Katie, Kendal, Cumbria

The government should make a statement of what it intends to do in order to prepare for any outbreak.
Mark, Hednesford

I love feeding birds and have a bird table and feeders in my garden. Should I be taking any special precautions.
Peggy, Tonbridge, Kent

All poultry should be kept inside
Samantha Weeks, Woolsery, Nr Bideford, England
My partner is a poultry farmer. As yet no guidelines have been issued by the company he grows free range birds for. I think that all poultry should be kept inside - this change should be implemented immediately. What is more important - free range status or people's lives and peace of mind for poultry workers and their families (and the consumer, too)?
Samantha Weeks, Woolsery, Nr Bideford, England

If this promotes better public hygiene in respect of coughing, sneezing, sighing, yawning and spitting whilst on the street, the train and the bus then hooray!
JG, London

My hens are true "free-range" and cannot be permanently housed. They are only housed at night to protect them from the fox. To suggest "permanent" housing is to display a total lack of understanding of the methods of small scale free range egg production.
Richard, Warwickshire, England

Cutting costs by using overseas production in countries without the same standards of health, hygiene and food production regulations really has come home to roost!! Corporates have a responsibility at a global level and should be made accountable by regulation at the point of production and at the point of import. I've heard that some of these facilities are huge - it's not rural self sufficiency it's feeding the West cheaply.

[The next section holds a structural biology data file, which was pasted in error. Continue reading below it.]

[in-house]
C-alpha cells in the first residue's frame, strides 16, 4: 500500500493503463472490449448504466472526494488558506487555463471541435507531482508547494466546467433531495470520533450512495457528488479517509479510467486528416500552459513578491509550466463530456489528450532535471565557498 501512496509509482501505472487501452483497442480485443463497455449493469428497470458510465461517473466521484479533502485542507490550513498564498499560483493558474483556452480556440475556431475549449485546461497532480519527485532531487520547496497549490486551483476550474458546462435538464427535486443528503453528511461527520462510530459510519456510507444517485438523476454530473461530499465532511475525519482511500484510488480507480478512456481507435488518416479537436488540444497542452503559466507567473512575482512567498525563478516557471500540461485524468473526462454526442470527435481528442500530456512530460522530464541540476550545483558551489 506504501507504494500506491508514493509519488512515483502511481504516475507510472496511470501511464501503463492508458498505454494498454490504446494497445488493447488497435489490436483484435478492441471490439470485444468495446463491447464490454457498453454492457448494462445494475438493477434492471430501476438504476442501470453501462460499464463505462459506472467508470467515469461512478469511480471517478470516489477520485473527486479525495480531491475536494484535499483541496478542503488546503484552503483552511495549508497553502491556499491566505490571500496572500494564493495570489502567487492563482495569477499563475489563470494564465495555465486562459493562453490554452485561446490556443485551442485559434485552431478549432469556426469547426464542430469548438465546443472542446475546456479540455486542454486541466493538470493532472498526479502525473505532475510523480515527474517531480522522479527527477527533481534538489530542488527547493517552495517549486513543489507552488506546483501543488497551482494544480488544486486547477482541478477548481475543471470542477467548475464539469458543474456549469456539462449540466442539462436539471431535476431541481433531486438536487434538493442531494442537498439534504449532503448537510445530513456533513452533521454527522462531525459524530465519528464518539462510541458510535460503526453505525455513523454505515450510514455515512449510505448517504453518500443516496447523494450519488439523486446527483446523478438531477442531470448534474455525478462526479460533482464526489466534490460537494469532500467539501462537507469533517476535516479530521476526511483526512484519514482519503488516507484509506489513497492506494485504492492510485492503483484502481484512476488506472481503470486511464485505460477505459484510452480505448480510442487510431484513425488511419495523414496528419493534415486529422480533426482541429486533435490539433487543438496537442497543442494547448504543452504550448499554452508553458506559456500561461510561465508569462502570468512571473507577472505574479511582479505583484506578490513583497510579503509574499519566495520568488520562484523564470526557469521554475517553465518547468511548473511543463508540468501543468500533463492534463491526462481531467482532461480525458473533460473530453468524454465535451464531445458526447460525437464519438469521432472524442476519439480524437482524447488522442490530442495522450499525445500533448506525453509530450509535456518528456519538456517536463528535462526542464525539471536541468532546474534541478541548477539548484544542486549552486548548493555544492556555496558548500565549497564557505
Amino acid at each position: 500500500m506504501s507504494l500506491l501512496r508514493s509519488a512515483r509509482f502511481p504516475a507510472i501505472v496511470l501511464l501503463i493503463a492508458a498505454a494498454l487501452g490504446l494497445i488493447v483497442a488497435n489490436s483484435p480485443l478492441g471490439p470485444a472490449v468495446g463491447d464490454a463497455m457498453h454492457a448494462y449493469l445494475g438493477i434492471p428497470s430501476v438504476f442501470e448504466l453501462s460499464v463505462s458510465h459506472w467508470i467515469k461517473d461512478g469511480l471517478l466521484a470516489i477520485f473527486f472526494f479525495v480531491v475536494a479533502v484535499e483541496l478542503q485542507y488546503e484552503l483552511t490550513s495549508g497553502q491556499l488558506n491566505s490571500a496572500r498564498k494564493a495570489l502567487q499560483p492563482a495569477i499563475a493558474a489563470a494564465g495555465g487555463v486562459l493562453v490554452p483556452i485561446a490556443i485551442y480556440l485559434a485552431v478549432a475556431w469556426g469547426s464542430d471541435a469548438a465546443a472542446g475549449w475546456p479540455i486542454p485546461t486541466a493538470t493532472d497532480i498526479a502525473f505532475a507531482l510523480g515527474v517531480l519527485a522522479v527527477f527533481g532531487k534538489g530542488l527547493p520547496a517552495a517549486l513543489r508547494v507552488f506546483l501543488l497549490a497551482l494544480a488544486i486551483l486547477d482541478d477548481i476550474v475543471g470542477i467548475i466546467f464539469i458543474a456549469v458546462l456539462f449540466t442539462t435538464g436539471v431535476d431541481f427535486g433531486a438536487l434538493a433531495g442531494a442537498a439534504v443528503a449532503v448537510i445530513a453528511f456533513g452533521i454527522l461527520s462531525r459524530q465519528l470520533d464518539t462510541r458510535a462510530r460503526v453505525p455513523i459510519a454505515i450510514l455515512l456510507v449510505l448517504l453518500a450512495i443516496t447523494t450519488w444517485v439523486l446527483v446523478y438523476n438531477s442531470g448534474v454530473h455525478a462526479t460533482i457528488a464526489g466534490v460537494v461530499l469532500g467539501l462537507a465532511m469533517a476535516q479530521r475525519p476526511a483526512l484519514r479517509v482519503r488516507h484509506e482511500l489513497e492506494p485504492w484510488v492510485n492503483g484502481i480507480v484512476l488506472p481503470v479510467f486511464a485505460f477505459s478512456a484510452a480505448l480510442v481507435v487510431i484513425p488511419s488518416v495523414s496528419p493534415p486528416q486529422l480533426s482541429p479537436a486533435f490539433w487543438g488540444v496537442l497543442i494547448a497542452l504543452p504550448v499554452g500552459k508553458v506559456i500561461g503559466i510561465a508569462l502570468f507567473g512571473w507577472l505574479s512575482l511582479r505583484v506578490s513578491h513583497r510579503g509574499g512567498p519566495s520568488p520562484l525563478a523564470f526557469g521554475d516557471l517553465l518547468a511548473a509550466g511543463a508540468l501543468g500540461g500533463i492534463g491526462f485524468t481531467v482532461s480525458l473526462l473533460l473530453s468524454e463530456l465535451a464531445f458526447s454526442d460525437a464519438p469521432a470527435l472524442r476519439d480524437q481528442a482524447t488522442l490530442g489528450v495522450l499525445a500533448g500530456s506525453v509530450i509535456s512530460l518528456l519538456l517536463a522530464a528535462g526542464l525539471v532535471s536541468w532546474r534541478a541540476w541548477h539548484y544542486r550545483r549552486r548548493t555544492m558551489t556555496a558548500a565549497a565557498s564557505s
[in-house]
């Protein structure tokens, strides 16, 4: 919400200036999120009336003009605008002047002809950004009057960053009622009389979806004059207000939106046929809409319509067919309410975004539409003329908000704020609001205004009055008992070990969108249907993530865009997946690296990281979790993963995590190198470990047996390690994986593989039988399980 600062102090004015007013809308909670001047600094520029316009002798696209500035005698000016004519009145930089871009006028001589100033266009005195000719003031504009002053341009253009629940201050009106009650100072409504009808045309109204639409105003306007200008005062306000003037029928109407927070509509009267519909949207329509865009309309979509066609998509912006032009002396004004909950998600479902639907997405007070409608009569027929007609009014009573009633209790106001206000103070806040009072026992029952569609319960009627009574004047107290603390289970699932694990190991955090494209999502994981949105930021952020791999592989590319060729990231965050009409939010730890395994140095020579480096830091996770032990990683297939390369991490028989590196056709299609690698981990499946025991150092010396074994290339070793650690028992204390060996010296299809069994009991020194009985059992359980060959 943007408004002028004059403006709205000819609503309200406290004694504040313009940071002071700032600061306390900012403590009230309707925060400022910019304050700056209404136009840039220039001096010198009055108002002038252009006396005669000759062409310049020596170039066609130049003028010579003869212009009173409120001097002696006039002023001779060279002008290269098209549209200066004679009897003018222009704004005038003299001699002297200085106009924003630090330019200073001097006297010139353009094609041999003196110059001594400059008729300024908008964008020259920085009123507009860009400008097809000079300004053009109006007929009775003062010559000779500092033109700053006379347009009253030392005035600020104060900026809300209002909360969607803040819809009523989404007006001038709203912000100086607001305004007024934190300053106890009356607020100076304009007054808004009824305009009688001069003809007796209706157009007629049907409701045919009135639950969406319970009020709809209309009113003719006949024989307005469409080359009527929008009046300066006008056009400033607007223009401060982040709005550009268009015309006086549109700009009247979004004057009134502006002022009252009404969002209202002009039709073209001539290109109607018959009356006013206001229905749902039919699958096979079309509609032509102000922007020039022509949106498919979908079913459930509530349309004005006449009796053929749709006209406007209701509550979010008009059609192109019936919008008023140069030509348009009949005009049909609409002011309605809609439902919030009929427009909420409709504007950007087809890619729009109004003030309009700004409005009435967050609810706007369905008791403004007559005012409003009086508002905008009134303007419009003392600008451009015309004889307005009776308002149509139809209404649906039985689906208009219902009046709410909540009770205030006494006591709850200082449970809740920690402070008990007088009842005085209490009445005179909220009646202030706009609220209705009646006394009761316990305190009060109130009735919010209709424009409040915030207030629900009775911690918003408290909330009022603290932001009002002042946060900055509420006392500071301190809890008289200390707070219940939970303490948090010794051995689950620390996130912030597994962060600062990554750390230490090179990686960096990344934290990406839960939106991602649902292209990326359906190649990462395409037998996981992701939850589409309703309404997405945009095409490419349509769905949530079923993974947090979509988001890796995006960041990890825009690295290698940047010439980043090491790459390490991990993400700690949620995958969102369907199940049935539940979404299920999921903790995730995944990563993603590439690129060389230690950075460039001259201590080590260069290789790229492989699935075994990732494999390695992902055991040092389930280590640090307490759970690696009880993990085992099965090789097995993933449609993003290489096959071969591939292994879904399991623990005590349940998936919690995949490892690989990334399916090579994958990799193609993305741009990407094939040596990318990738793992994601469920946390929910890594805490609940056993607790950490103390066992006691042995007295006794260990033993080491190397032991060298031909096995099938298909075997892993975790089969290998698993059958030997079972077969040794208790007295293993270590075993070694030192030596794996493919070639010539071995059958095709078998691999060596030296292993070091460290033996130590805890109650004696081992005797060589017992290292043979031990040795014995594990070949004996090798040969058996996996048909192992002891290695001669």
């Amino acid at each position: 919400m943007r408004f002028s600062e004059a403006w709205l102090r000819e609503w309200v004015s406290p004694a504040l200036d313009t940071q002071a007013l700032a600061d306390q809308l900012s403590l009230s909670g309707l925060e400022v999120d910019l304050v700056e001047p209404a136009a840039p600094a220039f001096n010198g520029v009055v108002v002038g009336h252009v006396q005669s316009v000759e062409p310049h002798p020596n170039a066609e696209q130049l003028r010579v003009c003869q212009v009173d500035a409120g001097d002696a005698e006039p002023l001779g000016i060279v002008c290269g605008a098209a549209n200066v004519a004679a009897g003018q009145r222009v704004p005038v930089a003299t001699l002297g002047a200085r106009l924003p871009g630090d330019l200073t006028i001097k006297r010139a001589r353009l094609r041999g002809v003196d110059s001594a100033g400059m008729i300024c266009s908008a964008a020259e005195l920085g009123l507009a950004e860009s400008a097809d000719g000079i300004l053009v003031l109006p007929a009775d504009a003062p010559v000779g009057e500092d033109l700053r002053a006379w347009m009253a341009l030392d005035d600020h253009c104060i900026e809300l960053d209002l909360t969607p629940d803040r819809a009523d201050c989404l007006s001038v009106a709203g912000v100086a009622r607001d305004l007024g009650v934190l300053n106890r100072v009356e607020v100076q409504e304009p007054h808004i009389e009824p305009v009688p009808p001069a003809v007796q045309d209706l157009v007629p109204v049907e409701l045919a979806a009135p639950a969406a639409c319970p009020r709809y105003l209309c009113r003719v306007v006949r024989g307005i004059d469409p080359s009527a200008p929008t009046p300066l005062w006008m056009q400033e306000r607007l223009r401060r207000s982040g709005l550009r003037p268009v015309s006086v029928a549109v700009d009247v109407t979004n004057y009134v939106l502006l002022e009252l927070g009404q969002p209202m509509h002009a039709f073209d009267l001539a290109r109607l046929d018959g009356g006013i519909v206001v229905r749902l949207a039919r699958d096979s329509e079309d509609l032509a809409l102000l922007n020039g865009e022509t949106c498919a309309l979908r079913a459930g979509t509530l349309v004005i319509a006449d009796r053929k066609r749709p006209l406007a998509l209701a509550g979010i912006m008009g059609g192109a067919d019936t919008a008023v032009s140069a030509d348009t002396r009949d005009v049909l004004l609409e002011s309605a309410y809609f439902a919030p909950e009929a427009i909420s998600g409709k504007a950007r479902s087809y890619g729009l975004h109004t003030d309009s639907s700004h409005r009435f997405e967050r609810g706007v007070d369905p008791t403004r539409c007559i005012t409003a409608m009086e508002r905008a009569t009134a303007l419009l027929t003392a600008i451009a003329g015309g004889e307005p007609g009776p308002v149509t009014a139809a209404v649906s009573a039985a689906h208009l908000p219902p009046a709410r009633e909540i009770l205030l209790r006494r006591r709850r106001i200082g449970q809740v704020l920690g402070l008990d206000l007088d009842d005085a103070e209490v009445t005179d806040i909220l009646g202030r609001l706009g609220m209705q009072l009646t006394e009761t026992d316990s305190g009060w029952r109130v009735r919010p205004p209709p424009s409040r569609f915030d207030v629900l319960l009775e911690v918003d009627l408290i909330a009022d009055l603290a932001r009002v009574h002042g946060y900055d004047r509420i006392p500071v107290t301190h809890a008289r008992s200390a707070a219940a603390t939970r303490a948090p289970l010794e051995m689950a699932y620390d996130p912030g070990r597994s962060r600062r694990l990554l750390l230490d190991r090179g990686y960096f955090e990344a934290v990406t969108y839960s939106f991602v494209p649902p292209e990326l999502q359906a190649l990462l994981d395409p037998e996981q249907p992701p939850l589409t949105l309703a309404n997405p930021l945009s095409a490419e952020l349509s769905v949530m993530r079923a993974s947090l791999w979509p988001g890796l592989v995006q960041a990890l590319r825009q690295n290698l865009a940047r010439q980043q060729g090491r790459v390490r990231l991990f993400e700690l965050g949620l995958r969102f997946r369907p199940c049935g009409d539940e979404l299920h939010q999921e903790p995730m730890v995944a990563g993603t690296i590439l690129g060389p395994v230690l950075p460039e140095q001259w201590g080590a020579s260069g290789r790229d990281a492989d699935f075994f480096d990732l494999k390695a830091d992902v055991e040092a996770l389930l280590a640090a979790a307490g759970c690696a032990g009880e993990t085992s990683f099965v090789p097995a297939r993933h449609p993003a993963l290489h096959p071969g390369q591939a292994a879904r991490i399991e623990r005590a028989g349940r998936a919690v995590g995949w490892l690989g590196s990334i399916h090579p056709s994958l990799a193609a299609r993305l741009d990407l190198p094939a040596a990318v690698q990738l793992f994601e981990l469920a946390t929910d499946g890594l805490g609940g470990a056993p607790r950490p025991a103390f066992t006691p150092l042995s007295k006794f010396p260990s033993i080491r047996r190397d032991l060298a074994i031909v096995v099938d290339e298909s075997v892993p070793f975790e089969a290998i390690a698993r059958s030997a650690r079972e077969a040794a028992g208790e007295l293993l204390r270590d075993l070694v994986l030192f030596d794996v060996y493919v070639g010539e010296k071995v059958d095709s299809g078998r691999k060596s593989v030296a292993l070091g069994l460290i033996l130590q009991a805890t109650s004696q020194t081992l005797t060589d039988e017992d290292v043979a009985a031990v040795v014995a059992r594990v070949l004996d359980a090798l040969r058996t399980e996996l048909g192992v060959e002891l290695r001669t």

Desmond, MA, USA

For those that think this is "British" hysteria, you need to wake up and realise that this is well and truly an issue being taken very seriously worldwide. Forget the stupid tabloid stories of the past. This is for real, as was Spanish flu. Number one piece of advice? Wash your hands regularly. A simple but highly effective weapon against the main path of contagion - hand contact.
Steve, Ferney Voltaire, France

Why not increase the production of the annual flu vaccine?
IF, Guildford
If the worry is that the H5N1 virus could mutate if a person with flu catches, it why not increase the production of the annual flu vaccine and vaccinate as many people as possible?
IF, Guildford

The Government should hold a conference to discuss the implications and suggest new technology solutions.
David Elliott, West Ella, Hull, UK

Although I do not consider myself in a high risk group, I was recently offered a flu jab courtesy of my company. Here in Luxembourg, there are many companies offering the flu vaccination to their employees, a sensible approach. I think the UK is playing down this pandemic because it doesn't want to spend money on extra vaccinations. It should take a look at what other neighbouring EU countries are doing.
Yvonne Malone, Thionville (France) but working in Luxembourg

Living in London, the biggest risk of catching the virus from birds is from pigeons. Is the government really going to leave it until it's too late before it enforces a cull of these birds?
John Howe, London, UK

I've protected my family already and have a supply of Tamiflu tablets in the fridge. No use depending on the government, these days you look after your own. Log on to internet, they are widely available.
Linda, Kettering, Northants